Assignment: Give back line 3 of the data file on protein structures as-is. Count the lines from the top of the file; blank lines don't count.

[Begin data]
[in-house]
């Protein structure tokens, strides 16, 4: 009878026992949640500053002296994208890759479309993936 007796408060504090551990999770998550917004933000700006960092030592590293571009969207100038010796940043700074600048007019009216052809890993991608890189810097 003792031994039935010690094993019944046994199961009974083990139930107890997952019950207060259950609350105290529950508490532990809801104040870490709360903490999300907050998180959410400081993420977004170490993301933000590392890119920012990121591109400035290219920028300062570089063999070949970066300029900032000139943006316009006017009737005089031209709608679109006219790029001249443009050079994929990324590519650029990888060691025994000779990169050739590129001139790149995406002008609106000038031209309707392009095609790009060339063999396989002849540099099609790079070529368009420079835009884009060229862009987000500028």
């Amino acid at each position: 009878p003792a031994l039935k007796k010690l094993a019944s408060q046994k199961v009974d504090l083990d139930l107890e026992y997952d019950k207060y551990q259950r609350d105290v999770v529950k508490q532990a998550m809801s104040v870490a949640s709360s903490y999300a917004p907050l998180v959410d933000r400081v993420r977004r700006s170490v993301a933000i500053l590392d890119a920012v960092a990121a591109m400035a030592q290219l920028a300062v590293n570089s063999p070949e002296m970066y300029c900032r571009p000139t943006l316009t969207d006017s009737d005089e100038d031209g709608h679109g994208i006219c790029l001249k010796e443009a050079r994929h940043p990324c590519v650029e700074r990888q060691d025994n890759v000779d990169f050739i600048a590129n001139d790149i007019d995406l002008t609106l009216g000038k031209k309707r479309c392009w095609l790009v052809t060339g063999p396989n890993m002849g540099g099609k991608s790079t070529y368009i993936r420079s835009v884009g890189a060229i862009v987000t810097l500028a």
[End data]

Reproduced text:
């Amino acid at each position: 009878p003792a031994l039935k007796k010690l094993a019944s408060q046994k199961v009974d504090l083990d139930l107890e026992y997952d019950k207060y551990q259950r609350d105290v999770v529950k508490q532990a998550m809801s104040v870490a949640s709360s903490y999300a917004p907050l998180v959410d933000r400081v993420r977004r700006s170490v993301a933000i500053l590392d890119a920012v960092a990121a591109m400035a030592q290219l920028a300062v590293n570089s063999p070949e002296m970066y300029c900032r571009p000139t943006l316009t969207d006017s009737d005089e100038d031209g709608h679109g994208i006219c790029l001249k010796e443009a050079r994929h940043p990324c590519v650029e700074r990888q060691d025994n890759v000779d990169f050739i600048a590129n001139d790149i007019d995406l002008t609106l009216g000038k031209k309707r479309c392009w095609l790009v052809t060339g063999p396989n890993m002849g540099g099609k991608s790079t070529y368009i993936r420079s835009v884009g890189a060229i862009v987000t810097l500028a």